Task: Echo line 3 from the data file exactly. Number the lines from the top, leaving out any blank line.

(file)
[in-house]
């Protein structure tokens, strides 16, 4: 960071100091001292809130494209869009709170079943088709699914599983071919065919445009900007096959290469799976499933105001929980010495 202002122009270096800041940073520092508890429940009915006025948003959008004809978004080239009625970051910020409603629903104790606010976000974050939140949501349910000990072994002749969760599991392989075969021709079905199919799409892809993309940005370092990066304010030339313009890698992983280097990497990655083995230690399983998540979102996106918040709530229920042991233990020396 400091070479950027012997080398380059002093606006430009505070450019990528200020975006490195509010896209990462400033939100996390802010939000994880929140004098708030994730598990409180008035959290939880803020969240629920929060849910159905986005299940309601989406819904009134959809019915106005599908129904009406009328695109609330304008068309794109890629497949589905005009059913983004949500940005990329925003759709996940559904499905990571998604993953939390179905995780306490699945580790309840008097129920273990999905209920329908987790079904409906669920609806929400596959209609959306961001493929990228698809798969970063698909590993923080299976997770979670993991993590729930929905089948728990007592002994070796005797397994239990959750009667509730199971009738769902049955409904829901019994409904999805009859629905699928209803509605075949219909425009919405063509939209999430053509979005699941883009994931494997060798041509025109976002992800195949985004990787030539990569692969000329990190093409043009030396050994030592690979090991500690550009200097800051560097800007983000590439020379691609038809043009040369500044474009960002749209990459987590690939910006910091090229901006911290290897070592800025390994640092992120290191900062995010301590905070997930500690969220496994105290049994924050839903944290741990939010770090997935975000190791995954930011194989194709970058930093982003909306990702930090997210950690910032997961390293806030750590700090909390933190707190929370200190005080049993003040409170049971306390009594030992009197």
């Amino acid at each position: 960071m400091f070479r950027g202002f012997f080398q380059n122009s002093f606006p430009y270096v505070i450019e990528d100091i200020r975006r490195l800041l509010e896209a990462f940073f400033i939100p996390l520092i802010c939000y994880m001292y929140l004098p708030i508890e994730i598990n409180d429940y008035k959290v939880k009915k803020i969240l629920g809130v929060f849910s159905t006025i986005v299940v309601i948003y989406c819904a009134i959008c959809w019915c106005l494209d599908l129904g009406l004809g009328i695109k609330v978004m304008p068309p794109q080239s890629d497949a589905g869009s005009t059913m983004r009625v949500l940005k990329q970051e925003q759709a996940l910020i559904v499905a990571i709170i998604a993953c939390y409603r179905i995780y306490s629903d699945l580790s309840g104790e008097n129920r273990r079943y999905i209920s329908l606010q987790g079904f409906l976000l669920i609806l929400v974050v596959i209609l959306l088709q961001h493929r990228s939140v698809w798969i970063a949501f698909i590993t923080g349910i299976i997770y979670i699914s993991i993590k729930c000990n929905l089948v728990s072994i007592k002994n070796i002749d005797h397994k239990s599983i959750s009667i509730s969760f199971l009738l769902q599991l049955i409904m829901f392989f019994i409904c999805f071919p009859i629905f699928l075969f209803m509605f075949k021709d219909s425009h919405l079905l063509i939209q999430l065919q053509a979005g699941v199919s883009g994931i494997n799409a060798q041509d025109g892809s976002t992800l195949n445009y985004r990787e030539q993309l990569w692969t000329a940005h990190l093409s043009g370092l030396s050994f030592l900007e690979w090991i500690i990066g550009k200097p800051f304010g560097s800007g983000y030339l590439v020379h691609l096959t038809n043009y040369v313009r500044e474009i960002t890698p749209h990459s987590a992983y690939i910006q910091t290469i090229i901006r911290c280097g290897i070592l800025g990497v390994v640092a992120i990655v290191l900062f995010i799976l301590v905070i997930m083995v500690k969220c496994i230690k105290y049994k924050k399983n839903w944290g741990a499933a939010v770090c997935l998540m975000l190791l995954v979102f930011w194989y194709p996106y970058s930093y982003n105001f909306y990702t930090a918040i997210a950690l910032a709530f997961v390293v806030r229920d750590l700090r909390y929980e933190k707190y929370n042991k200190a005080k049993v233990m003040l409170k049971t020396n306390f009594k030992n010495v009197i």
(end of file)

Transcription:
């Amino acid at each position: 960071m400091f070479r950027g202002f012997f080398q380059n122009s002093f606006p430009y270096v505070i450019e990528d100091i200020r975006r490195l800041l509010e896209a990462f940073f400033i939100p996390l520092i802010c939000y994880m001292y929140l004098p708030i508890e994730i598990n409180d429940y008035k959290v939880k009915k803020i969240l629920g809130v929060f849910s159905t006025i986005v299940v309601i948003y989406c819904a009134i959008c959809w019915c106005l494209d599908l129904g009406l004809g009328i695109k609330v978004m304008p068309p794109q080239s890629d497949a589905g869009s005009t059913m983004r009625v949500l940005k990329q970051e925003q759709a996940l910020i559904v499905a990571i709170i998604a993953c939390y409603r179905i995780y306490s629903d699945l580790s309840g104790e008097n129920r273990r079943y999905i209920s329908l606010q987790g079904f409906l976000l669920i609806l929400v974050v596959i209609l959306l088709q961001h493929r990228s939140v698809w798969i970063a949501f698909i590993t923080g349910i299976i997770y979670i699914s993991i993590k729930c000990n929905l089948v728990s072994i007592k002994n070796i002749d005797h397994k239990s599983i959750s009667i509730s969760f199971l009738l769902q599991l049955i409904m829901f392989f019994i409904c999805f071919p009859i629905f699928l075969f209803m509605f075949k021709d219909s425009h919405l079905l063509i939209q999430l065919q053509a979005g699941v199919s883009g994931i494997n799409a060798q041509d025109g892809s976002t992800l195949n445009y985004r990787e030539q993309l990569w692969t000329a940005h990190l093409s043009g370092l030396s050994f030592l900007e690979w090991i500690i990066g550009k200097p800051f304010g560097s800007g983000y030339l590439v020379h691609l096959t038809n043009y040369v313009r500044e474009i960002t890698p749209h990459s987590a992983y690939i910006q910091t290469i090229i901006r911290c280097g290897i070592l800025g990497v390994v640092a992120i990655v290191l900062f995010i799976l301590v905070i997930m083995v500690k969220c496994i230690k105290y049994k924050k399983n839903w944290g741990a499933a939010v770090c997935l998540m975000l190791l995954v979102f930011w194989y194709p996106y970058s930093y982003n105001f909306y990702t930090a918040i997210a950690l910032a709530f997961v390293v806030r229920d750590l700090r909390y929980e933190k707190y929370n042991k200190a005080k049993v233990m003040l409170k049971t020396n306390f009594k030992n010495v009197i």